The Governor, without mincing words, raises the issue of quality of RBI staff and remuneration. In the past, RBI was considered a good paymaster and could attract the best talent. While the RBI still attracts the best talent, the rate of attrition is unusually high. Today's story is very different. While socially minded young professionals are still attracted to the RBI, the attrition rate is a major concern to management.

The Governor also raises an enervating question relating to the long-standing issue of pensions for RBI retirees. Paragraph X.28 of the Annual Report captioned "Superannuation Benefits" quoted hereunder is a tell-tale narrative which prompted S S Tarapore to make the following observation in the article referred to earlier:

"Has one ever heard of a borrower wanting to determine the remuneration of the banker? Prime Minister Narendra Modi should break government's hegemony over the RBI."

 

"Superannuation benefits

In 2003, the Reserve Bank, with the approval of the Central Board, had made some improvements in the monthly pension paid to employees who retired prior to November 1, 1997. However, the government had observed that the improvements in the pension scheme could not be effected without suitably amending Regulation 2(2) of the RBI Pension Regulations, 1990 and requested the Reserve Bank for their withdrawal. In October 2008, these improvements in monthly pension were withdrawn by the Central Board. This was, however, challenged in the High Court of Judicature in Bombay, where the Hon'ble High

Court set aside the Reserve Bank's circular regarding withdrawal of improvements. Since then, there has been persistent demand from all the pensioners/retirees for improvements in pensions. However, the matter remains unresolved till date, though the Reserve Bank and the Government are fully engaged with the issue."

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Governor's Overview

 The concluding paragraphs of Governor's Overview give an idea as to the concerns of a benevolent employer and the constraints in which RBI is working as also the measures initiated to improve the HR management within the existing constraints. Allow me to quote a few paragraphs from the Overview:

"Henceforth, most officers will be recruited through a revamped common entrance exam (starting 2015), given an overall view of the Bank during initial training, and then encouraged to specialise in a couple of clusters in their early years. To encourage specialisation, the Bank will also consider promoting some particularly capable employees in situ. For most employees, however, as they become more senior, skill building will shift from acquiring technical skills to acquiring managerial skills. At very senior levels, these officers will again be posted freely between clusters.

 The Bank intends to make more postings based on the Bank's needs and the staff member's specialisation interests. This also means that we have to help staff assess their own aptitude through an Assessment Centre and help them identify their strengths and weaknesses through a more discriminating Performance Evaluation System. We also must identify the needs of various jobs through careful job profiling. Staff members have to be given the training support, including through scholarships, to build necessary skills as well as to remedy identified gaps. We plan to set up an RBI Academy to offer higher-order skills to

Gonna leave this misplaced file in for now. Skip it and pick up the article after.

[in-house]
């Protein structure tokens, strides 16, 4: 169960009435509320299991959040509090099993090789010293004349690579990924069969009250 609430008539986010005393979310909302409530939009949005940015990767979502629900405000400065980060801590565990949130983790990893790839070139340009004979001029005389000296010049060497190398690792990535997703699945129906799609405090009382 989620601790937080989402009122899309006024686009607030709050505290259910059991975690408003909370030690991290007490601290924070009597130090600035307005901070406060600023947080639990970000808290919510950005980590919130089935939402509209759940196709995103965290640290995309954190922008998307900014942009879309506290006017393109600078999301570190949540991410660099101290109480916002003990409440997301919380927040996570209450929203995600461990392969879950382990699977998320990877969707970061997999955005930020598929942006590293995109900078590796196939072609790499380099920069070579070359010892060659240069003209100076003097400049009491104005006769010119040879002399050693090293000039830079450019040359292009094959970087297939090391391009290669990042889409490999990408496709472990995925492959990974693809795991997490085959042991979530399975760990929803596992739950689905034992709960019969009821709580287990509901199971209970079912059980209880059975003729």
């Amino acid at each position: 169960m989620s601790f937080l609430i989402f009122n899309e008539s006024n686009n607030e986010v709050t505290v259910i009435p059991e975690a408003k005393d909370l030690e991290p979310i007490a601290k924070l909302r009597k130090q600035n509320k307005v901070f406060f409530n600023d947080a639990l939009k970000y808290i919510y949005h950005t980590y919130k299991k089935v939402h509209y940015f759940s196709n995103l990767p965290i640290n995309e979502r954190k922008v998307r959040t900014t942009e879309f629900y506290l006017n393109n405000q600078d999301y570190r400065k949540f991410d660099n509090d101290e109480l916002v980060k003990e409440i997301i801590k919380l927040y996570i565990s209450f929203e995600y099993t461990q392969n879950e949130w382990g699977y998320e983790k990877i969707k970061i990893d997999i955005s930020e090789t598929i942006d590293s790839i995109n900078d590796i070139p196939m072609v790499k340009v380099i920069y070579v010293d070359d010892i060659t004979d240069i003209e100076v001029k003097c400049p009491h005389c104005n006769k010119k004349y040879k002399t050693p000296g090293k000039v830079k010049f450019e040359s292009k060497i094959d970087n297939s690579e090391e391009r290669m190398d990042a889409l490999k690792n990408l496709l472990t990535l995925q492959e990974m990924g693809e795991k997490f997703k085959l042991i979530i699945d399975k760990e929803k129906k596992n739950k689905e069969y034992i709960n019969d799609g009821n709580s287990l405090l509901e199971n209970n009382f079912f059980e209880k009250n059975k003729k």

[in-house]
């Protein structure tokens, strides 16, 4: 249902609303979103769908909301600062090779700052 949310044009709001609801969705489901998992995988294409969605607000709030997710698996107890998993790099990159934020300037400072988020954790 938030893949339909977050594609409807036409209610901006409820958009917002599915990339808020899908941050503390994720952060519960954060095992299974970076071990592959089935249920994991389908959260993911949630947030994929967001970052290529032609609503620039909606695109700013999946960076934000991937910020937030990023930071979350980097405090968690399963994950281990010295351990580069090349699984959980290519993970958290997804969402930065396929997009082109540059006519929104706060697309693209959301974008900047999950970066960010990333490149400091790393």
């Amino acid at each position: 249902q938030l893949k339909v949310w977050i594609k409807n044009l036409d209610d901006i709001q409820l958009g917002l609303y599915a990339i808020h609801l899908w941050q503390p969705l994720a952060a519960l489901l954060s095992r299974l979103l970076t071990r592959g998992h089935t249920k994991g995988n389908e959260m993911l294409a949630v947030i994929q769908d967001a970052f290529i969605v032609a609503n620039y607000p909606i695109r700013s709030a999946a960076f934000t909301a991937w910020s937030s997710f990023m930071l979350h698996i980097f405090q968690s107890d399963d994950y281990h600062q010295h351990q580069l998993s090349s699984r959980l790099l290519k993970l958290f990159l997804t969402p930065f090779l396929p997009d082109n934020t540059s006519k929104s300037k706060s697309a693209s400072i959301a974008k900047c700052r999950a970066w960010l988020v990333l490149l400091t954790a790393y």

RBI staff and bank officials. And staff members who consistently perform well should also be rewarded with more challenging assignments. All this will require substantial effort in the area of Human Resource Development, but is absolutely necessary.

RBI is an efficient organisation, which has steadily reduced its employee count from 35,500 in 1981 to 16,700 today, even while performing ever increasing quantities of work. The surplus it generated from its activities this year is `659 billion, which has been paid out entirely to the Government. There is, of course, always scope for improvement. For example, to ensure that we meet our commitment to the public, we have put out on our website timelines within which the public can expect responses to applications made to RBI. We will monitor those timelines to ensure our staff delivers as promised.

A key factor in RBI's success has been a satisfied staff. In the past, RBI used to have no problem attracting junior officers, losing only an occasional officer who was successful in the IAS exam. Today, we lose more than we should be comfortable with. This is why a revamp of the professional challenges we offer our staff is very much needed, and we hope the changes outlined earlier will help us become a more attractive employer. In this regard, our review of compensation, as well as the long-pending improvement in pensions for our retirees also assume importance.

Let me end by thanking all my 16,700 colleagues for their work in the past year and challenging them, in the 81st year of this great institution, to do even better so that the Reserve Bank of India continues to help the nation secure prosperity and economic opportunity for all for many years to come".

Let us hope the policy makers in New Delhi give the consideration they deserve to these views coming from  a person who in his own right has positioned in the front line among world economists, who has been chosen to lead India's central bank during the period of the country's transition from a developing nation to a developed country competing for higher positions in the comity of world economic powers.